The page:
A Travellerspoint blog

January 2012

Has anyone fallen into the Grand Canyon?




Millions of people do not agree with Joseph Ives. In fact, if they actually knew what he said, they would be left speechless. But Joseph Ives isn't a politician or some famous person spouting out his opinion on something he knows little about. Who is he then? Well, in 1857 Lieutenant Ives led a team of men to survey the River Colorado and the Grand Canyon and returned, declaring it and the surrounding area "altogether valueless", adding that his expedition would be "the last party of whites to visit this profitless locality". Time has proved him starkly wrong. Today, 150 years after he made that statement, the Grand Canyon, known as one of the seven natural wonders of the world, attracts almost 5 million people to gaze at it each year. How wrong can you get? I went to check it out for myself.

We flew to Phoenix for our Christmas holidays primarily because we wanted to see the Grand Canyon, this amazing gash in the surface of our planet. Photos, pictures, paintings, writings, statistics... they say a lot but we wanted to experience it for ourselves. After all, it seemed tantalisingly close now that we live on this side of the Atlantic and was only a four-hour drive from Phoenix.

Our visit took place on Christmas Day. As there were just the four of us and no family or friends within a radius of a thousand miles to gather around the table and share a feast of roast turkey, stuffing and all the culinary trimmings, we decided we would make it a special day and drive up to see the Canyon. It was an excellent plan. Being winter AND Christmas Day meant that the crowds stayed away. Divide 5 million by 365 and there should have been about 14,000 people joining us there that particular day but fortunately only a few hundred turned up and we hardly noticed them.

Dawn breaking

Saguaro cactus by the road

Early morning landscape

Heading north

Open road and horizon

We left Phoenix early and found ourselves on an empty freeway heading north as the bright colours of the desert dawn pushed the black night up like a roller blind. Saguaro cacti and shrubs covered the hills and mountains until they too disappeared and the open road unzipped the wide horizon, soon bereft of even a tree. It would all change soon. The odd dwarf tree appeared, and then we entered the Coconino Forest National Park where we were surrounded by tall ponderosa pines. To our surprise, we found ourselves not only dreaming of a white Christmas but in the middle of one. Earlier snowfalls had left a white blanket all around Flagstaff, turning the countryside into a wintry scene more suited to the Alps than Arizona. The highest of the San Francisco Peaks stood over 12,500 ft (3800 m), all frosted up. We were at 7000 ft (2100 m), the same altitude as Mexico City, and it was colder than we expected.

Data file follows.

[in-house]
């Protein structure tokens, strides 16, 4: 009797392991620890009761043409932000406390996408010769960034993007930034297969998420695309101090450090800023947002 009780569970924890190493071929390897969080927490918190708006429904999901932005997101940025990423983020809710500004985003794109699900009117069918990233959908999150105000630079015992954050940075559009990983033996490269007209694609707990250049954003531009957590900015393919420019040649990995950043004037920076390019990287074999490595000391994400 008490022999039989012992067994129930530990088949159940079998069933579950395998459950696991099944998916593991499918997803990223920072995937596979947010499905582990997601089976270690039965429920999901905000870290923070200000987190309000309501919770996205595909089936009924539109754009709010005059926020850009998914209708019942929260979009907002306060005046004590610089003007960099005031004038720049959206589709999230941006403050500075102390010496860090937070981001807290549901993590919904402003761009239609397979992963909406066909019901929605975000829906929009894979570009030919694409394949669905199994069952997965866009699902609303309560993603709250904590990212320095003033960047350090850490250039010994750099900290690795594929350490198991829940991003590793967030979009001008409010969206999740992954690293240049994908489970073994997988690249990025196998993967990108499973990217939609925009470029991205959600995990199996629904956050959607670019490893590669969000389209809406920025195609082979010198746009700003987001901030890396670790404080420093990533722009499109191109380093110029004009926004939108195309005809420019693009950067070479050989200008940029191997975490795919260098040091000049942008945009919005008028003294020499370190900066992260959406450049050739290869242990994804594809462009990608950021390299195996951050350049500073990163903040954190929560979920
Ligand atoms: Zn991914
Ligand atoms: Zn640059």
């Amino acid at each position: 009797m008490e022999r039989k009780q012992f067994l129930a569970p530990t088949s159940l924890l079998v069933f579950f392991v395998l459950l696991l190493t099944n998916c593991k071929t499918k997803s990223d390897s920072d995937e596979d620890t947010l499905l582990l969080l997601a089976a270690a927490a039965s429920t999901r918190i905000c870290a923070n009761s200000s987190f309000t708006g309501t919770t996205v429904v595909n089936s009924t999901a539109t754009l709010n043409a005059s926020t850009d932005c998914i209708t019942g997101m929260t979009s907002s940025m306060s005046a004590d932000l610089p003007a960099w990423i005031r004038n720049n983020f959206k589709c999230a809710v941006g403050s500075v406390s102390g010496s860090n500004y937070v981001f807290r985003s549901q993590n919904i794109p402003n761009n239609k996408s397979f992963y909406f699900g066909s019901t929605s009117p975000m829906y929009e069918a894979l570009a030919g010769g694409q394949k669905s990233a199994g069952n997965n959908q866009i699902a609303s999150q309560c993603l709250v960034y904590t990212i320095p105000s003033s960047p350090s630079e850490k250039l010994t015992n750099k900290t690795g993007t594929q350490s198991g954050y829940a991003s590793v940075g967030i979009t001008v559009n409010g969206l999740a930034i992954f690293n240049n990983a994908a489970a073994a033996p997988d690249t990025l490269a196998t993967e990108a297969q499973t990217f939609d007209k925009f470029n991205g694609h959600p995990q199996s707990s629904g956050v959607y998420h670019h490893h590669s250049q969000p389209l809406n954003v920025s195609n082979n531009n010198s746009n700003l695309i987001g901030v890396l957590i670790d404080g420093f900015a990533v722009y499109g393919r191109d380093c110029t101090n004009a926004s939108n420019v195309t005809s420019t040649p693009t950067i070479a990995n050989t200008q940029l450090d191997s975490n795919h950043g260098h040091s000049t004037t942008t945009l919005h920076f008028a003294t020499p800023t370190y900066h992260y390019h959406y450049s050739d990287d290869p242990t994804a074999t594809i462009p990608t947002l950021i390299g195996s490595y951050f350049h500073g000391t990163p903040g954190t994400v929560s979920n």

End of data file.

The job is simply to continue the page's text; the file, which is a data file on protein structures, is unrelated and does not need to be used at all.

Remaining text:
Snow along the way

Log cabins covered in snow

Snow bank

Ice box

San Francisco Peaks capped with snow

Snowy mountains

Wintry road scene

As our Dodge hummed its way through the whitened landscape, I wondered what it would be like at the Canyon and whether there would be any snow there. Would we find the Canyon as impressive as everyone else said it was? I mulled over the statistics. They were staggering, I had to admit. Apparently the Grand Canyon was 277 miles (446 kms) long, a distance greater than London to Carlisle or Paris to Geneva or Mexico City to Veracruz. And this was no ordinary gap. Its width ranged from 1 mile (1.5 km) to 18 miles (almost 30 kms). But what really kept buzzing through my head was that I had read it was up to 1 mile (1.5 km) deep. This statistic was making me a bit apprehensive. You see, I'm not good at heights. Ask my kids. Whenever there is some dizzying height or long drop around, I have a way of embarrassing my family by making sudden urgent moves to grab the nearest solid, unmoveable object (like a car), closing my eyes tight (but the image doesn't seem to go away even then) and emitting slight groaning noises and desperate "No! Stop! Don't go any closer!" phrases. It happened most recently at a viewpoint in Yosemite National Park last Easter. The question that kept popping up in my mind was "Has anyone ever fallen into the Grand Canyon?". I couldn't get it out of my head. I didn't want to be the first one.

Open country

Old wooden house

At Williams we turned north and once again, as we entered the Grand Canyon National Park, fresh white pillows and sheets of snow lay under the pine trees. No sign of the canyon though. Parking was easy at the Visitors' Centre and when we opened the car doors, streams of icy cold air froze us, warning us to dress warmly. And then I saw it, a sign greeting us almost as soon as we'd stepped foot out of the car. It kind of answered the question uppermost in my mind. It read: "COMMON QUESTIONS. How often do people fall over the edge?" Well, it seems that it's a rare occurrence but those who do, don't usually survive. I should have known. Be careful, it warned. I made sure all my family saw it and read it and took notice of it.